Increased waist circumference is a component of metabolic syndrome, as well as hyperglycemia, dyslipidemia and hypertension. This condition is a strong predictor of cardiovascular disease and diabetes mellitus, which are prevalent in patients with PsA. There is evidence that the syndrome is associated with low levels of inflammation since the white adipose tissue secretes cytokines. This contributes to a pro-inflammatory state, which already occurs in PsA [2, 34]. Uric acid is also related to cardiovascular risk factors, but it is not yet known whether it is only a marker or if it has a causal role.

Alcohol increases uric acid production by degrading adenosine triphosphate (ATP). In addition, alcohol consumption leads to dehydration and metabolic acidosis, which result in reduced uric acid excretion. It has been demonstrated in the literature that moderate alcohol consumption does not increase the risk of hyperuricemia [35]. In this study, the groups with and without hyperuricemia had similar alcohol consumption. One possible explanation may be that the majority did not consume alcohol, and few individuals consumed only a moderate amount.

The consumption of protein, beef, organ meats and seafood was similar among individuals with and without hyperuricemia. A Brazilian study involving 1330 participants also found no association between hyperuricemia and alcohol and protein consumption [36]. Previous studies have shown an association between the development of gout and the consumption of red meat and seafood, but not with the amount of protein from other animal or vegetable sources. Little is known regarding the precise amount of purine in most foods, especially if they are processed or cooked [37].

Leflunomide significantly reduced uric acid levels in individuals without hyperuricemia. A possible explanation for this might be the fact that leflunomide increases urate clearance and excretion fraction in the proximal tubule [38]. The reduction in uric acid levels by leflunomide has already been demonstrated in rheumatoid arthritis [39]. None of the patients in the hyperuricemia group was using this medication.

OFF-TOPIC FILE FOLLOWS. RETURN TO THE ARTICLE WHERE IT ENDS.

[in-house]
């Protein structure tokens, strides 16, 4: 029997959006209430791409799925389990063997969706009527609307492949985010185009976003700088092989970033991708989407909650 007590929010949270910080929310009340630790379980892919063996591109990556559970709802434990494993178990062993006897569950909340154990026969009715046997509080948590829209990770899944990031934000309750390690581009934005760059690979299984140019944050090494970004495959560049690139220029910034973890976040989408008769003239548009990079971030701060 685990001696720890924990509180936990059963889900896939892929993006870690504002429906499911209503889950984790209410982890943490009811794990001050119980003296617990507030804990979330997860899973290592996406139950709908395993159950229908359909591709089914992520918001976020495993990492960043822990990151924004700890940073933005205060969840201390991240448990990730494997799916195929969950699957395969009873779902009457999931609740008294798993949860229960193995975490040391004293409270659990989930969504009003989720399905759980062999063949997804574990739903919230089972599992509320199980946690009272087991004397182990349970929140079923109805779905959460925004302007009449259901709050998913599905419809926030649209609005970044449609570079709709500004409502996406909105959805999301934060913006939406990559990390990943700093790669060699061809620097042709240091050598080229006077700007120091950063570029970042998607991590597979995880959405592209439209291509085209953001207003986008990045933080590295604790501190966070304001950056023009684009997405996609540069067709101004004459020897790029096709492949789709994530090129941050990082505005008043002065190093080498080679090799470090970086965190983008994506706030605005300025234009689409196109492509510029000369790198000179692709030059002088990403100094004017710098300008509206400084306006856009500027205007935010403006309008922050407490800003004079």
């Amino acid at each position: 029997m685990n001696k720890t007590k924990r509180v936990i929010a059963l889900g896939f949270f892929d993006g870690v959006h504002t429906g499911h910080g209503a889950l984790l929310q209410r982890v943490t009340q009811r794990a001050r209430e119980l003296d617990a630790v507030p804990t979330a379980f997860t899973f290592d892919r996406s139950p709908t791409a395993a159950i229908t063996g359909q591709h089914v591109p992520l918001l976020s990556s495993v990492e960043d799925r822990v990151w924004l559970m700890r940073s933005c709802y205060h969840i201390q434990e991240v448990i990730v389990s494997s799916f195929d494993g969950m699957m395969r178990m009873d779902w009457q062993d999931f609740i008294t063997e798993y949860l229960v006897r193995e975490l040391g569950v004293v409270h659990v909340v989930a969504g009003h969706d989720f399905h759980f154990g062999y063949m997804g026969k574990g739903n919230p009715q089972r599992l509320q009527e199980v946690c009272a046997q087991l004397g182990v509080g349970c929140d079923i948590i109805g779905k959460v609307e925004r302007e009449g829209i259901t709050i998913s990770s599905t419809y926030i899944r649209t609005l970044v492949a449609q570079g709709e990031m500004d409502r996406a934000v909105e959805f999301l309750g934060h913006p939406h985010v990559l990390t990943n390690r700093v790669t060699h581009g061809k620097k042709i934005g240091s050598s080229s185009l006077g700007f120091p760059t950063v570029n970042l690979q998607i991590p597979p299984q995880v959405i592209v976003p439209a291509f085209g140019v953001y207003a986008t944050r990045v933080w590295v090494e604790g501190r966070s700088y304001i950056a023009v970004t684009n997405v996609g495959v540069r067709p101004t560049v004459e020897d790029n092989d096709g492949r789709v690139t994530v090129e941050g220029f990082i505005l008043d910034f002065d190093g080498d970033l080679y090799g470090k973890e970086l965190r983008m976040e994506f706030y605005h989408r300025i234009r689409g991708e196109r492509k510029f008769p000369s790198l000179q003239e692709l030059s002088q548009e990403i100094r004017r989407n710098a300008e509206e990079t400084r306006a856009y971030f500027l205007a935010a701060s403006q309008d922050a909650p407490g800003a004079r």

There were no differences in the self-reported comorbidities between the groups. However, patients with lower estimated glomerular filtration rates had higher levels of uric acid (p <0.0016).

Renal excretion corresponds to two-thirds of urate excretion [6]. In the 1980s, it was proposed that hyperuricemia was a consequence of hypertension and reduced kidney function. Therefore, its presence was not considered important in either the pathogenesis or progression of chronic kidney disease [40]. Some recent studies, however, indicate that it may increase the risk of progression of chronic kidney disease [41]. Experimental studies have shown that soluble urate is pro-inflammatory in clinically relevant concentrations in cell culture. In addition, uricosuria can induce tubular injury. These findings have been corroborated by epidemiological studies, which showed that hyperuricemia preceded and predicted the development of chronic kidney disease (CKD). Some pilot studies have even suggested that the reduction of uric acid levels may slow the progression of CKD [40]. Moreover, hyperuricemia is independently associated with an increased risk for the development of nephrolithiasis in a dose-response manner [42].